Image of Gallery in South Kensington
On display at V&A South Kensington
Request to view at the Prints & Drawings Study Room, level C

Hommage à Paul Klee, 13/9/65 Nr.2

Print
1965 (made)
Artist/Maker
Place Of Origin

This screenprint was created from a plotter drawing produced using a computer program, or algorithm, written by the artist Frieder Nake (born 1938, Germany). It is based on a painting by Paul Klee, entitled 'High Roads and Byroads', 1929, now in the Ludwig Museum, Cologne. Nake took Klee's exploration of proportion and the relationship between the vertical and horizontal lines of the painting as the starting point for his algorithm. Nake then generated the drawing using a pen plotter. A plotter is a mechanical device that holds a pen or brush and is linked to a computer that controls its movements. Nake was able to set the parameters of the drawing to dictate the horizontal and vertical framework. By deliberately writing random variables into the process, Nake also allowed the computer to make certain choices within a given number of options. At this time, computers would have had no screen on which the image could be visualised. Nake underpinned the foundations of his image making with a mathematical logic. In so doing, the artist demonstrates the impact of Max Bense's theories of Information Aesthetics that considered a more scientific approach to the study of aesthetics, and which heavily influenced many of the early computer art practitioners.

Nake studied mathematics at the Technical University, Stuttgart, and went on to receive his PhD in probability theory from the same institution in 1967. He is currently Professor of Interactive Computer Graphics at the University of Bremen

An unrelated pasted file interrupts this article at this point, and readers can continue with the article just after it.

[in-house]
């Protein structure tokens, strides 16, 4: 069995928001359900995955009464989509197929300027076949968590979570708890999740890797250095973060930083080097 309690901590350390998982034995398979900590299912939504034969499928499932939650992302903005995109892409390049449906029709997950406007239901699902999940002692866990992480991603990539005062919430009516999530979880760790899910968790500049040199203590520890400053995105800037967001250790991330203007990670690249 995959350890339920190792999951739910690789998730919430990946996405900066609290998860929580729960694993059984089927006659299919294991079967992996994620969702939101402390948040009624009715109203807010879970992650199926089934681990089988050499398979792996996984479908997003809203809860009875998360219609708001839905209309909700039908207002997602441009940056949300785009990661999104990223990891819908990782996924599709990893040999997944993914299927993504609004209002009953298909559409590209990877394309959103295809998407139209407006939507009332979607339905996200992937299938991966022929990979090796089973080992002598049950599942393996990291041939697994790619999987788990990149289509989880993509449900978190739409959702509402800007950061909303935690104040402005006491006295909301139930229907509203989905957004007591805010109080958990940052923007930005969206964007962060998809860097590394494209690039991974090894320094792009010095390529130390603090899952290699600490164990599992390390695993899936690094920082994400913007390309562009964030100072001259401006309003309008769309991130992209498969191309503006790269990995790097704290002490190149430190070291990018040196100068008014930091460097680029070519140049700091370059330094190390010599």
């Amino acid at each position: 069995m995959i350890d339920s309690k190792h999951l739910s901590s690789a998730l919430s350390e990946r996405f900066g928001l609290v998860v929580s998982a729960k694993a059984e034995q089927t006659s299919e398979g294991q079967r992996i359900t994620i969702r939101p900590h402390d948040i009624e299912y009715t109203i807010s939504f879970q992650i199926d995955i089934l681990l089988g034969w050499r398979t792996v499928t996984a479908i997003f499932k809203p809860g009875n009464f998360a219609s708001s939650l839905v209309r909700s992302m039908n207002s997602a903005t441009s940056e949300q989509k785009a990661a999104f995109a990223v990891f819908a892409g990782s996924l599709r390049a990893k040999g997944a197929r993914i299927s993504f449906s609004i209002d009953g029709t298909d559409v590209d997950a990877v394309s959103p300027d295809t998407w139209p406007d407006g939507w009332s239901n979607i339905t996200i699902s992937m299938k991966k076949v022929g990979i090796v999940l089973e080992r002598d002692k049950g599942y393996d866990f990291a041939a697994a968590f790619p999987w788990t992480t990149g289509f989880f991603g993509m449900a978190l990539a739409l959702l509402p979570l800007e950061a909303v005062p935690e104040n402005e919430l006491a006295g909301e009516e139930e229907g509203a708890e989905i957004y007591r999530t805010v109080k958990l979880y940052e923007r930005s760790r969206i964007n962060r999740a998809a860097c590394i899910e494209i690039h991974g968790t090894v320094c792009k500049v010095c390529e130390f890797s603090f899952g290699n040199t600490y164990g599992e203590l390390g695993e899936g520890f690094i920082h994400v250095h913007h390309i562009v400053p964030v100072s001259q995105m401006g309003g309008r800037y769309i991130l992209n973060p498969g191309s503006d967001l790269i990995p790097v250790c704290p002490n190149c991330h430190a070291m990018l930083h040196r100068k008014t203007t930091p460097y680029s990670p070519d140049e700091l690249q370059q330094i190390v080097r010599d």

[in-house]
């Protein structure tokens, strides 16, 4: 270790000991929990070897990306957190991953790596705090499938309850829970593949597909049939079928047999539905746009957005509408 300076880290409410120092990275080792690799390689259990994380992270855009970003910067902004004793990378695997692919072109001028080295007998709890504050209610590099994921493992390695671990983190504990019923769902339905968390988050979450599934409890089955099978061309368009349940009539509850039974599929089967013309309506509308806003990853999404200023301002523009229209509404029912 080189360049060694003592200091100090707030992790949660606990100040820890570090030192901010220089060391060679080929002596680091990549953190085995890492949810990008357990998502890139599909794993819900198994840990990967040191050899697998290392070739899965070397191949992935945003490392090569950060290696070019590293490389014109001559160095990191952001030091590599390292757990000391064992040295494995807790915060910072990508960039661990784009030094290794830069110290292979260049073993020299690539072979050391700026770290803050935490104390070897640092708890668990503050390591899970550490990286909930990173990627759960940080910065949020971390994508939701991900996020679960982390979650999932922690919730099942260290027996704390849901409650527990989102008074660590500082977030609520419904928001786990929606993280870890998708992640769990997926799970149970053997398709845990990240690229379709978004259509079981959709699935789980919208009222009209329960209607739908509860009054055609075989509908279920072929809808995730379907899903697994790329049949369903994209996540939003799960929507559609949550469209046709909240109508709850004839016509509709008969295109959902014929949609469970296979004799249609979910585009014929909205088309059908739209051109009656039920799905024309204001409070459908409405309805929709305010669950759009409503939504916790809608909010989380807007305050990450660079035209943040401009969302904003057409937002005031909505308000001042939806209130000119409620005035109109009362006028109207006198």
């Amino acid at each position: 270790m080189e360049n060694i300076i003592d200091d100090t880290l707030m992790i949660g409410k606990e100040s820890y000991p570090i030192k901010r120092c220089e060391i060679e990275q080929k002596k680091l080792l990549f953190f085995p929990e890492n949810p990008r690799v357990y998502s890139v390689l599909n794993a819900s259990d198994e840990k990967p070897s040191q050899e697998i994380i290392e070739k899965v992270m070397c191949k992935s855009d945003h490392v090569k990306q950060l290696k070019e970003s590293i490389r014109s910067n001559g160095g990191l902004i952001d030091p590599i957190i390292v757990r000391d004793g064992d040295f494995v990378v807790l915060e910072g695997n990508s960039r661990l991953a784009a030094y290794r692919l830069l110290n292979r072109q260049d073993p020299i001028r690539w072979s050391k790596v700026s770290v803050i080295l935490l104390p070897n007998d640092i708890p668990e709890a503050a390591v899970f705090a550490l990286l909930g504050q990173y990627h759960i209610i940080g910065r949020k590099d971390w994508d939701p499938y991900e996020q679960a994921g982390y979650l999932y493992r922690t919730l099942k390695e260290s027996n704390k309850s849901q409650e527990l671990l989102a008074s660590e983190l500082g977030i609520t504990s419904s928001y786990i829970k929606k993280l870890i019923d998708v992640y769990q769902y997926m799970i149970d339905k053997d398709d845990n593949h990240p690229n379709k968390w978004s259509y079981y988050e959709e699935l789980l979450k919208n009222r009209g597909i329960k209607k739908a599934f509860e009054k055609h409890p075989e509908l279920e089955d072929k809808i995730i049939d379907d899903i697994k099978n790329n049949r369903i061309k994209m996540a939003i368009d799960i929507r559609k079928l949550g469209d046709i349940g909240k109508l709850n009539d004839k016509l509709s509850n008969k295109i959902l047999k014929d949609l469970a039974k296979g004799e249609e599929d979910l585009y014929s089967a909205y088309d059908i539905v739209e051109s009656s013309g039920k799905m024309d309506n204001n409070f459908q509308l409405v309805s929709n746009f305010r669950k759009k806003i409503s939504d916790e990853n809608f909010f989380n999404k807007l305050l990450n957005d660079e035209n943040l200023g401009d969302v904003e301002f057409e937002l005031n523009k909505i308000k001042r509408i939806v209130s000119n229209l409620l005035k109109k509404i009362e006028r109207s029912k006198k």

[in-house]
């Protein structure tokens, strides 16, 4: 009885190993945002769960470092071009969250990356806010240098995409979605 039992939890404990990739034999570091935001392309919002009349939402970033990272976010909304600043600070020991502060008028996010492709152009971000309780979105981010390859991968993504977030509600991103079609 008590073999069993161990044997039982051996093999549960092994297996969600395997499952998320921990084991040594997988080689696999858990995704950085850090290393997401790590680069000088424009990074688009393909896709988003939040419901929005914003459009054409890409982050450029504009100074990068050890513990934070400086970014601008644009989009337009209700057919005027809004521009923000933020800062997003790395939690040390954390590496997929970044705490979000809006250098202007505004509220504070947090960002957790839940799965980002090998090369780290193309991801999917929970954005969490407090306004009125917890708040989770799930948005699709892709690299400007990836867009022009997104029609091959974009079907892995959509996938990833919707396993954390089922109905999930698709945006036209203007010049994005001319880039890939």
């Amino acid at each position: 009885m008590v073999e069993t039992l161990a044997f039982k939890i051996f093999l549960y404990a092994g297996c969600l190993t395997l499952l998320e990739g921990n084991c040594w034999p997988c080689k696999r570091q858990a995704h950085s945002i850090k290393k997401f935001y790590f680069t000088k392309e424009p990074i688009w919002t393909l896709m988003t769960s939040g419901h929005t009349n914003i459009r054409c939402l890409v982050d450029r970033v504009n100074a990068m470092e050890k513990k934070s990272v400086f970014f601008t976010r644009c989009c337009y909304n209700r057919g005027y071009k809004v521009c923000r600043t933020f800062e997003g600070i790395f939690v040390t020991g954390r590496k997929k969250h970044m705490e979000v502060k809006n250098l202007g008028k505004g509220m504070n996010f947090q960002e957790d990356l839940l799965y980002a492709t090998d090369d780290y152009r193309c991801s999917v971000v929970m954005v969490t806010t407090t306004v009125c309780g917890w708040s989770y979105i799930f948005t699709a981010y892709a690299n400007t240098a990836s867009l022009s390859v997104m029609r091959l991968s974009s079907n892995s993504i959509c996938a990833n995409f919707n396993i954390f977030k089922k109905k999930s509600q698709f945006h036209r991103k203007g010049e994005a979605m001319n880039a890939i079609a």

object details
Categories
Object Type
Materials and Techniques
Screenprint on paper
Brief Description
Screenprint from a plotter drawing, 'Hommage à Paul Klee', 1965, by Frieder Nake.
Physical Description
Screenprint on paper, from a computer-generated drawing.
Dimensions
  • Height: 49.2cm
  • Width: 49.2cm
  • Frame height: 59cm
  • Frame height: 59cm
  • Frame depth: 3.5cm
Copy Number
edition of 40, unnumbered
Credit line
Given by the American Friends of the V&A through the generosity of Patric Prince. Copyright Frieder Nake
Production
Attribution note: Software: COMPART ER56

Hardware: SEL ER56

Output device: ZUSE-Graphomat Z64
Summary
This screenprint was created from a plotter drawing produced using a computer program, or algorithm, written by the artist Frieder Nake (born 1938, Germany). It is based on a painting by Paul Klee, entitled 'High Roads and Byroads', 1929, now in the Ludwig Museum, Cologne. Nake took Klee's exploration of proportion and the relationship between the vertical and horizontal lines of the painting as the starting point for his algorithm. Nake then generated the drawing using a pen plotter. A plotter is a mechanical device that holds a pen or brush and is linked to a computer that controls its movements. Nake was able to set the parameters of the drawing to dictate the horizontal and vertical framework. By deliberately writing random variables into the process, Nake also allowed the computer to make certain choices within a given number of options. At this time, computers would have had no screen on which the image could be visualised. Nake underpinned the foundations of his image making with a mathematical logic. In so doing, the artist demonstrates the impact of Max Bense's theories of Information Aesthetics that considered a more scientific approach to the study of aesthetics, and which heavily influenced many of the early computer art practitioners.



Nake studied mathematics at the Technical University, Stuttgart, and went on to receive his PhD in probability theory from the same institution in 1967. He is currently Professor of Interactive Computer Graphics at the University of Bremen
Bibliographic Reference
Herzogenrath, Wulf and Nierhoff-Wielk, Barbara, eds. Ex-Machina-Frühe Computergrafik bis 1979. Munich: Deutscher Kunstverlag, 2007. ISBN 978-3-422-06689-2. p.425 (cat. 263), ill.
Collection
Accession Number
E.951-2008

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record createdMarch 30, 2009
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